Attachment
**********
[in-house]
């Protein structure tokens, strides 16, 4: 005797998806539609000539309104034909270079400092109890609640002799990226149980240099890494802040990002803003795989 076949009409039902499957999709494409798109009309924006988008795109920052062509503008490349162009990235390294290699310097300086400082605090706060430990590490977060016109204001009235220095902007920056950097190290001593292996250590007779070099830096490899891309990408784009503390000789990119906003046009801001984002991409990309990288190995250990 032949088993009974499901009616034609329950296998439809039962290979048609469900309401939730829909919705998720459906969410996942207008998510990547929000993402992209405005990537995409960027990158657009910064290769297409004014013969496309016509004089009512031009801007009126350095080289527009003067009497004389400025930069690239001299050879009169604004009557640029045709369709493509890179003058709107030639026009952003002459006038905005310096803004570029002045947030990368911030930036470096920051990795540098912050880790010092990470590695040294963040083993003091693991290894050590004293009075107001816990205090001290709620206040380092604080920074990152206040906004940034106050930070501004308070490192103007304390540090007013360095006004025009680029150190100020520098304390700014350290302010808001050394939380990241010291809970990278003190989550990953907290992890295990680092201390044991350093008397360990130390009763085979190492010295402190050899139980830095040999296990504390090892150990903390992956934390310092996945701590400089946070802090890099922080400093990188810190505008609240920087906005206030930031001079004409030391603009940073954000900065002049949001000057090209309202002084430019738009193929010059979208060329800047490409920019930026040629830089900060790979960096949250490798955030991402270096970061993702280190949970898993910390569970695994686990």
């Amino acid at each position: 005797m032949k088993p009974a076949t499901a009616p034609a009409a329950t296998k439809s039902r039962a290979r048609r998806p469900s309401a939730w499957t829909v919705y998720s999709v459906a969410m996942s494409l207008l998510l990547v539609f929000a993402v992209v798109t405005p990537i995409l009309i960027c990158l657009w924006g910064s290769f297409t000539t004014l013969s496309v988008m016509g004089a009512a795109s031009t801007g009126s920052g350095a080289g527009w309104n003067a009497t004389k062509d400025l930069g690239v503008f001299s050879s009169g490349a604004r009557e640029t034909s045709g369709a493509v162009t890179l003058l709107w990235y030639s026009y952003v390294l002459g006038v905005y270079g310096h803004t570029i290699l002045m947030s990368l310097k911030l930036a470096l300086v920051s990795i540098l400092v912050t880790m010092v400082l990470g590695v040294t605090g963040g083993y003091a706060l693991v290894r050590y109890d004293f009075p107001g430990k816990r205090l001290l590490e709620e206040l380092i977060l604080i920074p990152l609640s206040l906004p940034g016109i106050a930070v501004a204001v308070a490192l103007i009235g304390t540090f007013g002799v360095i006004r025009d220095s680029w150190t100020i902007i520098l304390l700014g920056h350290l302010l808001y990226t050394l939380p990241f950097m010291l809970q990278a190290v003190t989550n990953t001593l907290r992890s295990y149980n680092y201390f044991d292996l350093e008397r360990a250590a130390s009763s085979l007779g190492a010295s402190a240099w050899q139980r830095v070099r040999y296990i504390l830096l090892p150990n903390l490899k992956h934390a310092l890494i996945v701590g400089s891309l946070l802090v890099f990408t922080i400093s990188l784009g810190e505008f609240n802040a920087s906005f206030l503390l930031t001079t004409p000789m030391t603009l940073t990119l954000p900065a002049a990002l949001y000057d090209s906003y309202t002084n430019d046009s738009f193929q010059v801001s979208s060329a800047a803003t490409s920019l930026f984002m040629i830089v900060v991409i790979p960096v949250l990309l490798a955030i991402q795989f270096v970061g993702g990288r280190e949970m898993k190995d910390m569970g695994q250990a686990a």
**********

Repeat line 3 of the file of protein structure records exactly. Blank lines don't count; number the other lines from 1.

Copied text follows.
């Amino acid at each position: 005797m032949k088993p009974a076949t499901a009616p034609a009409a329950t296998k439809s039902r039962a290979r048609r998806p469900s309401a939730w499957t829909v919705y998720s999709v459906a969410m996942s494409l207008l998510l990547v539609f929000a993402v992209v798109t405005p990537i995409l009309i960027c990158l657009w924006g910064s290769f297409t000539t004014l013969s496309v988008m016509g004089a009512a795109s031009t801007g009126s920052g350095a080289g527009w309104n003067a009497t004389k062509d400025l930069g690239v503008f001299s050879s009169g490349a604004r009557e640029t034909s045709g369709a493509v162009t890179l003058l709107w990235y030639s026009y952003v390294l002459g006038v905005y270079g310096h803004t570029i290699l002045m947030s990368l310097k911030l930036a470096l300086v920051s990795i540098l400092v912050t880790m010092v400082l990470g590695v040294t605090g963040g083993y003091a706060l693991v290894r050590y109890d004293f009075p107001g430990k816990r205090l001290l590490e709620e206040l380092i977060l604080i920074p990152l609640s206040l906004p940034g016109i106050a930070v501004a204001v308070a490192l103007i009235g304390t540090f007013g002799v360095i006004r025009d220095s680029w150190t100020i902007i520098l304390l700014g920056h350290l302010l808001y990226t050394l939380p990241f950097m010291l809970q990278a190290v003190t989550n990953t001593l907290r992890s295990y149980n680092y201390f044991d292996l350093e008397r360990a250590a130390s009763s085979l007779g190492a010295s402190a240099w050899q139980r830095v070099r040999y296990i504390l830096l090892p150990n903390l490899k992956h934390a310092l890494i996945v701590g400089s891309l946070l802090v890099f990408t922080i400093s990188l784009g810190e505008f609240n802040a920087s906005f206030l503390l930031t001079t004409p000789m030391t603009l940073t990119l954000p900065a002049a990002l949001y000057d090209s906003y309202t002084n430019d046009s738009f193929q010059v801001s979208s060329a800047a803003t490409s920019l930026f984002m040629i830089v900060v991409i790979p960096v949250l990309l490798a955030i991402q795989f270096v970061g993702g990288r280190e949970m898993k190995d910390m569970g695994q250990a686990a």